Cover with the second layer of cheese cloth, and rub the fabric smooth to form a solid seal. Ripen at 55F (13C) for three to six months at 80-85% humidity, turning weekly.

Artisan Advice
The process of cheddaring occurs when the cheese maker takes the mass of drained curds, lays them out flat, cuts them into blocks, and then stacks them on top of each other. Over time, the curd blocks will shrink in size and become firm in texture as they continue to lose whey. The end result is a cheese renowned for its flaky texture and pleasantly tangy flavour.

You may have noticed that this is a cheese that takes some time. I won't announce a finish date for the Cheddar at the moment, we will keep in touch in the comments and see how everyone is coming along with this challenge and decide together when we are ready to unwrap our treasures. Get started as soon as you can, so we are all cheddaring together. We will do other dairy challenges in the mean time whilst the cheddar rests.

Don't forget, we are still working on June's Gouda! Using the recipe we provided or your own, email in your gouda challenge by July 31st.

*Not too many of us have pro equipment. I personally use a slow cooker for my heating and tend to use whatever I can find for pressing. I am thinking of hitting up the Home Depot this month to see if I can find some good shapes in the plumbing supply section to make homemade moulds out of. Cheesing can be creative business.
Please let us know any tips and tricks that you have come across in your home cheese-making or if you would like to write a guest post for Forging Fromage. (Involving cheese, cheese-making, or dairy of course!)

Happy Cheesing!


girlichef said...

omg, Awesome!! I'm so excited...and nervous...about making Cheddar!!!

Pam said...

I have to got to order a kit and start with some easy ricotta or something!

Natashya KitchenPuppies said...

Pam - absolutely! Ricotta is a great cheese to start with - and you don't need any special items or ingredients.
Feel free to email in your ricotta post, and any other rewinds you do, and we will include it in the next round-up.
Happy cheesing!

Rebecca said...

Oh boy! This is gonna be so much fun (and I agree re: feeling nervous, too). If it weren't so danged hot here this week, I'd start this immediately, but I think I'll have to wait until next weekend.

Btw, I'm debating doing the bandaging with lard vs. shortening. I've been told that lard is really the only way to go, though I realize it's not an option for everyone. What do others think?

Rebecca said...

Pam, I agree -- go for the ricotta. It's simple, no special equipment required, is ready to eat after only a couple hours, and tastes wonderful, especially if you mix in some fresh herbs. Go for it!

Natashya KitchenPuppies said...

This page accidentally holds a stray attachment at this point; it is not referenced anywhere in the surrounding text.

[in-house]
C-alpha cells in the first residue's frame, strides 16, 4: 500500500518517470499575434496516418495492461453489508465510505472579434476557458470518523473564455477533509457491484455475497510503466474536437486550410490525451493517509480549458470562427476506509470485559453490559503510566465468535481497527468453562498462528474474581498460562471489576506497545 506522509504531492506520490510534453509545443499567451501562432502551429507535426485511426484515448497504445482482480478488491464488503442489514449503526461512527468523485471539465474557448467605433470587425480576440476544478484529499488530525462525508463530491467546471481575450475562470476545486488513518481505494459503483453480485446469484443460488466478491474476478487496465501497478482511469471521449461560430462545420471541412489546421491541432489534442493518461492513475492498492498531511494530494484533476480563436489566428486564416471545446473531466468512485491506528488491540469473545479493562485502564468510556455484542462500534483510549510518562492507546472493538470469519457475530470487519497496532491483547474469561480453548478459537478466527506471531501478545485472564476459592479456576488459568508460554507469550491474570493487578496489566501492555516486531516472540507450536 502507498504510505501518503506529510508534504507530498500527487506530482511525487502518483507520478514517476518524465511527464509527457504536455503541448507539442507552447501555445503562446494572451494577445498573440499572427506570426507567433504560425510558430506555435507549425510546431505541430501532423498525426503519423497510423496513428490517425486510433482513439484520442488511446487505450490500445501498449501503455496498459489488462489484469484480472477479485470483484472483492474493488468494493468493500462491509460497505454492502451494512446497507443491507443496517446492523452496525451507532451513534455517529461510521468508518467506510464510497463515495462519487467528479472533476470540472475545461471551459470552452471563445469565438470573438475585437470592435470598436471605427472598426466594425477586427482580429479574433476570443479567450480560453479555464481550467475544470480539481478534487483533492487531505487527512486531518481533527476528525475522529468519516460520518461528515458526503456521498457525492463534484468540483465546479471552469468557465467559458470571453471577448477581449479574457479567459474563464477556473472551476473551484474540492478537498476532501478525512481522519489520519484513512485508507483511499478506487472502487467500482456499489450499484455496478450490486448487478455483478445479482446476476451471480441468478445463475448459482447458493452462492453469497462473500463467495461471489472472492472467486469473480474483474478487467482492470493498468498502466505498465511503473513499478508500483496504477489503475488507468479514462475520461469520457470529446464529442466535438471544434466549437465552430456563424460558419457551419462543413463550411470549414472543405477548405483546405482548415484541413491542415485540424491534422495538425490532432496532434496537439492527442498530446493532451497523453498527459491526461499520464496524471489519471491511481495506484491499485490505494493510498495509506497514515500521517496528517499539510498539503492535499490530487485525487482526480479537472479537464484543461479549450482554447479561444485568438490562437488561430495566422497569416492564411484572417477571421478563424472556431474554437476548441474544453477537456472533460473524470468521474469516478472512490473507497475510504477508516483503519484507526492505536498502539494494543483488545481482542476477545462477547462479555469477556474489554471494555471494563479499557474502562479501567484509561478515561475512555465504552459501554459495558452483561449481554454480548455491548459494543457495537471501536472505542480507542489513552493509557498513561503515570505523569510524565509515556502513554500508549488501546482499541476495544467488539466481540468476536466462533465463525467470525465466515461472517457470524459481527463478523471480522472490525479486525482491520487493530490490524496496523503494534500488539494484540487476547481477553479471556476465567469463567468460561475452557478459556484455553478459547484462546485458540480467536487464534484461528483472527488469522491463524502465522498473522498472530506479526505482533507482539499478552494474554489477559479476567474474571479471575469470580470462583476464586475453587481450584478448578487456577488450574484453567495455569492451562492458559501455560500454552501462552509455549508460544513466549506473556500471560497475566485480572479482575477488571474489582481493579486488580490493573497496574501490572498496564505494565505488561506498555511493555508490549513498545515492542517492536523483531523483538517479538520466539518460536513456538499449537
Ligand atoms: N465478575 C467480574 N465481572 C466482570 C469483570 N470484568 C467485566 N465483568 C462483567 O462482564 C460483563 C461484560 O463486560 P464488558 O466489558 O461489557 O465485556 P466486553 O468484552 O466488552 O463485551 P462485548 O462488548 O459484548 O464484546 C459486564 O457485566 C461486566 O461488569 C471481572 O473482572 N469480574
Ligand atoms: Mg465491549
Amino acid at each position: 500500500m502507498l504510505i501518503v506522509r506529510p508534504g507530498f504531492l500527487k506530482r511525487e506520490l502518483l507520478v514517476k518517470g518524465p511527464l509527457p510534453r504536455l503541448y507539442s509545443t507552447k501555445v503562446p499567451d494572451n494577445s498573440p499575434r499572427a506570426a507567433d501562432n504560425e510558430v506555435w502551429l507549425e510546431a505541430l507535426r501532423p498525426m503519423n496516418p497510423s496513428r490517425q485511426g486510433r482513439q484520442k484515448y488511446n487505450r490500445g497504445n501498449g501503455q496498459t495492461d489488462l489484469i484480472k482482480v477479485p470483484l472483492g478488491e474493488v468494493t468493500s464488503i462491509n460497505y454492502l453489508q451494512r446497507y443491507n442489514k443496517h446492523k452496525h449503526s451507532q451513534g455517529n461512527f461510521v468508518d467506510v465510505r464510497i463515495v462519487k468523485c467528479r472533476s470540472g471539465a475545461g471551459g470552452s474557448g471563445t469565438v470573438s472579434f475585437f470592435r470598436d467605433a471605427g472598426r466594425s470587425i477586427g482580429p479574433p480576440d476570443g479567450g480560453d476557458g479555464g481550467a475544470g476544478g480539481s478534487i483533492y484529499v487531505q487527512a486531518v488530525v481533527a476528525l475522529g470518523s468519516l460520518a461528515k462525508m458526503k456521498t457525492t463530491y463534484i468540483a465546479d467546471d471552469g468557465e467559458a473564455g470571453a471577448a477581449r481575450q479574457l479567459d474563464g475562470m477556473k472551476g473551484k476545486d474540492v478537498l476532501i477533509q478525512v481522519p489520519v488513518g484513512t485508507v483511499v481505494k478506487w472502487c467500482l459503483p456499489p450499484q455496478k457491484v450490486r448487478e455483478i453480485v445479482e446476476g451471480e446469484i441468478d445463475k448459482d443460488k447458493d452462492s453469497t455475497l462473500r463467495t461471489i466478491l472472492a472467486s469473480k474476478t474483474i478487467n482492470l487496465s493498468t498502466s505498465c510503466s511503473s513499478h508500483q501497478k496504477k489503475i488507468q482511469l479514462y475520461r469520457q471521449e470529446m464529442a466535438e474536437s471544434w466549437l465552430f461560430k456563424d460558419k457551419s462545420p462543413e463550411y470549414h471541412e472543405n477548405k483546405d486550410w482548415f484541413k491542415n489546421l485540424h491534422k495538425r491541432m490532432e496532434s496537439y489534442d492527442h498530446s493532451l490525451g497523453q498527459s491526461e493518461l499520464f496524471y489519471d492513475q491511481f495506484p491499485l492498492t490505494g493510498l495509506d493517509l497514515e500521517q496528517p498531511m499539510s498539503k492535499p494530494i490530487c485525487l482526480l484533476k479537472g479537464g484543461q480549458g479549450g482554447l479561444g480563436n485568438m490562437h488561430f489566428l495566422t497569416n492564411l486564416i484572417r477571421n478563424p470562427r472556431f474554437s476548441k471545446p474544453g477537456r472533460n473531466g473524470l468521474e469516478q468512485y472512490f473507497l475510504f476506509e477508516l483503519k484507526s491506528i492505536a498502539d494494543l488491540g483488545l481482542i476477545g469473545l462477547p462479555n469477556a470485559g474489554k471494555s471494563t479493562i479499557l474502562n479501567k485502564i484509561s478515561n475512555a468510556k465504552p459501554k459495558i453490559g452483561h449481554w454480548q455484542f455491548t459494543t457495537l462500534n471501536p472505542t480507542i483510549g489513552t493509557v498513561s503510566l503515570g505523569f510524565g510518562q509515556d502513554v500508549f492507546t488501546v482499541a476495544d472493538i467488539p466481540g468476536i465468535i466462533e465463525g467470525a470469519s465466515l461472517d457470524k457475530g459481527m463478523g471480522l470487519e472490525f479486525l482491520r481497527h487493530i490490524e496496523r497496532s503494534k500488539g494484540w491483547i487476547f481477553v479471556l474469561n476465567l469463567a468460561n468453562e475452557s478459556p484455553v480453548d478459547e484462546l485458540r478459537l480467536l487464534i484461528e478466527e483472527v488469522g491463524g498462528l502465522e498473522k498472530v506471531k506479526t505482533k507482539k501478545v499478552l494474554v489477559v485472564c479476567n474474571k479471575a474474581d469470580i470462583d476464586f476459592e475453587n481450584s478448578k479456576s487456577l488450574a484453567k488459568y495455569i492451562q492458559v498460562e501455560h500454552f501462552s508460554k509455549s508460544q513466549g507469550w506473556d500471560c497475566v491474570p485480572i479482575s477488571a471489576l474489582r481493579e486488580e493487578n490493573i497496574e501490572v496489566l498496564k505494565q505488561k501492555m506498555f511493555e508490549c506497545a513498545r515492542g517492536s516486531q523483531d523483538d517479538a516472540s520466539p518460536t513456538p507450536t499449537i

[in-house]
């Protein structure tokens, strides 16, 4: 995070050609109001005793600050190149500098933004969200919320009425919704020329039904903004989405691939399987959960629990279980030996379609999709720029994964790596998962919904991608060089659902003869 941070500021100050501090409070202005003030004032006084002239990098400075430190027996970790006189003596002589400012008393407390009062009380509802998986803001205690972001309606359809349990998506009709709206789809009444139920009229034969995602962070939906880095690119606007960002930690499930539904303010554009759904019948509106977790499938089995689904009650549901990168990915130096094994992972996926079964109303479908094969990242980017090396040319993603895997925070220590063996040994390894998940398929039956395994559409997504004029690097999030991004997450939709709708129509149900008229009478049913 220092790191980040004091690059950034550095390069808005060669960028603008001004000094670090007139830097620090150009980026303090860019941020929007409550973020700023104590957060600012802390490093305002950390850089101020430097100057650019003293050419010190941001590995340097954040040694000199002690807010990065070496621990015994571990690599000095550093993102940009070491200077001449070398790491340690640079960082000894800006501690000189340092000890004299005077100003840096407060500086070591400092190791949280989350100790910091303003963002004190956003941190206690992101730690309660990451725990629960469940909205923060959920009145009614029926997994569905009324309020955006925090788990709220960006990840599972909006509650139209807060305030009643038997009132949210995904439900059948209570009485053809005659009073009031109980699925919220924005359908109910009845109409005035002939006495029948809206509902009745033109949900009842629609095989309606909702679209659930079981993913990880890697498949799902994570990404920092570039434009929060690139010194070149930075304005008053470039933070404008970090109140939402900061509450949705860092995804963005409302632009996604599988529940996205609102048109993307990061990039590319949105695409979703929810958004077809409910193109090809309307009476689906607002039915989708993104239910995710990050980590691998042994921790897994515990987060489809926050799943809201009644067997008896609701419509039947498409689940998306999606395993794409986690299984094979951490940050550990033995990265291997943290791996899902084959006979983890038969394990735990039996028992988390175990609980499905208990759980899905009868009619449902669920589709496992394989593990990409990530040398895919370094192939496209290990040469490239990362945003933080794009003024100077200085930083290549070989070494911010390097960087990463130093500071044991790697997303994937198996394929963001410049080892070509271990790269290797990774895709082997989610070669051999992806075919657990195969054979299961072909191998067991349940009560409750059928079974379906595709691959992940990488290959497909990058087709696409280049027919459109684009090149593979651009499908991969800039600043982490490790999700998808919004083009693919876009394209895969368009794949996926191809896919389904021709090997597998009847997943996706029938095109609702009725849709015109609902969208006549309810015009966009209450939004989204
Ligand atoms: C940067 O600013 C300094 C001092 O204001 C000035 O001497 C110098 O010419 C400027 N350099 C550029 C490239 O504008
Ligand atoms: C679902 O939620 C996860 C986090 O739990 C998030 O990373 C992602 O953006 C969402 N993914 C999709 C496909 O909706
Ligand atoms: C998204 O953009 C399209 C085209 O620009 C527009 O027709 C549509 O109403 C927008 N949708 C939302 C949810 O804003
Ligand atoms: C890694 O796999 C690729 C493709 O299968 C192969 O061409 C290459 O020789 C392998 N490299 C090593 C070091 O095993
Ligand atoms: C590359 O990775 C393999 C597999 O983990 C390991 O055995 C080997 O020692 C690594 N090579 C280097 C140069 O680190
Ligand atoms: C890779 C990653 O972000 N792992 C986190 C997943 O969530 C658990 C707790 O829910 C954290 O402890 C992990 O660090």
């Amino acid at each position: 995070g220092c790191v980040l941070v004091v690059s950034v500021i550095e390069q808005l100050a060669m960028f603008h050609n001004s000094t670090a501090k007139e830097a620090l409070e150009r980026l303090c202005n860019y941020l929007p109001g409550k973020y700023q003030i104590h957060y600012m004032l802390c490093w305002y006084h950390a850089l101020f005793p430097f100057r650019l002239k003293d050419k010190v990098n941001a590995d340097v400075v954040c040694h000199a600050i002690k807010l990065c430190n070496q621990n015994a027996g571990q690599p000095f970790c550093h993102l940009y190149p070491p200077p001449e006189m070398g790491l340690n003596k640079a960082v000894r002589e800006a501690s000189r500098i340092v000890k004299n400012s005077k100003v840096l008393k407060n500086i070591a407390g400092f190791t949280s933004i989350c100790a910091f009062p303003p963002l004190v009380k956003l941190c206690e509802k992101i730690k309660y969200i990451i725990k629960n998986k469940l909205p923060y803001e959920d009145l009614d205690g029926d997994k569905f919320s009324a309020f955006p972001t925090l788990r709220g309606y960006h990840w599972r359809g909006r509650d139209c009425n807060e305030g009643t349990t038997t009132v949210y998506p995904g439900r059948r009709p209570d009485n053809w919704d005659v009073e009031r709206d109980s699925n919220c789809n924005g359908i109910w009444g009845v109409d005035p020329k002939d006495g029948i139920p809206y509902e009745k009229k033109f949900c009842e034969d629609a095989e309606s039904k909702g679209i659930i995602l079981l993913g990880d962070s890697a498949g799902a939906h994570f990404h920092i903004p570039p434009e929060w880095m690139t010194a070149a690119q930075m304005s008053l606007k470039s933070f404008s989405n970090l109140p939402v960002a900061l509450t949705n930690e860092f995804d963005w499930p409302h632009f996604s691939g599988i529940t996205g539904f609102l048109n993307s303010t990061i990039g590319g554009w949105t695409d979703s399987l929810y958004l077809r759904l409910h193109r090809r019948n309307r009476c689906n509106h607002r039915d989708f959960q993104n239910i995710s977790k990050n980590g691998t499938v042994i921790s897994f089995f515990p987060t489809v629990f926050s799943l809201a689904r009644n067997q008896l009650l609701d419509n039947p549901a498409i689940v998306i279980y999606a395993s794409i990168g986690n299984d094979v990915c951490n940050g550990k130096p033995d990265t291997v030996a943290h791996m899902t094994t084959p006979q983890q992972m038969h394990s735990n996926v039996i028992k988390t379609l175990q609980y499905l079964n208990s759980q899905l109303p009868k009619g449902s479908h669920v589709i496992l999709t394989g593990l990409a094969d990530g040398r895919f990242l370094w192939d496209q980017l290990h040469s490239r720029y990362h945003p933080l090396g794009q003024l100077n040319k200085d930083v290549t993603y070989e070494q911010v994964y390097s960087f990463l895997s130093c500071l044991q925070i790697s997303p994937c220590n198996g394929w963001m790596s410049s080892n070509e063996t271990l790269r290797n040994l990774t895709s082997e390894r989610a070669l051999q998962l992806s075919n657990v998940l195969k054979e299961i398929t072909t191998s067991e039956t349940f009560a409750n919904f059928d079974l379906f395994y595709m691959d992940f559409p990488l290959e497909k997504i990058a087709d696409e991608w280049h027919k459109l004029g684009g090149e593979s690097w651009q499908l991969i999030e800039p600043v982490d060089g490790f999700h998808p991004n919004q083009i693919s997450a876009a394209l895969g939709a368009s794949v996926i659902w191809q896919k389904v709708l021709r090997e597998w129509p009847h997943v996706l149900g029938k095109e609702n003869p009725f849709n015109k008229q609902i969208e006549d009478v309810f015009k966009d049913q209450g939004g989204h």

I was thinking the same thing, re the heat. We are having a heatwave right now.. might start next week too.
And shortening vs. lard. I hadn't heard that - but I have no problems using lard. Go lard! ;-)

ap269 said...

I haven't started my cheese adventure yet, and I will start with all the easier cheeses, but I'm already wondering how you guys are going to control the temperature and humidity during ripening (Ripen at 55F (13C) for three to six months at 80-85% humidity)?

Natashya KitchenPuppies said...

We do have to get creative here to replicate the cheese making conditions at home. If you had a wine fridge, that would be great. I use the warmer part of the regular fridge, in a container with a little dish of water in it for further humidity, turning occasionally, to ripen cheese.

Foodycat said...

I've been having enough trouble ripening the gouda for a month! I don't know that I am up for this challenge.

Natashya KitchenPuppies said...

Foodycat - did you have blue cheese in the same area? I know it can inoculate other cheeses.

Rebecca said...

For aging, I'm just doing it my refrigerator, but I want to buy a (used) wine cooler/fridge. I know people who also use small (dorm) fridges or small chest freezers with a thermostat controller that keeps it at 55 degrees. For humidity, most people I know put a pan of water or a soaking cloth in the container or fridge along with the cheese. It's not perfect, but it works okay.

Rebecca said...

What type of cloth are folks using for bandaging? Cheese cloth, butter muslin, other?

girlichef said...

I'm not sure what type of cloth I'm going to use yet...been wondering that myself. I'm gonna wait to hear what others are using.

I've been using our 2nd fridge in the garage for cheese thus far, but I think once I get down to cheddaring, I'm gonna plug in my trusty, beloved, old dorm fridge...ahhh, memories. I knew I kept it around after all these years for more than just nostalgia.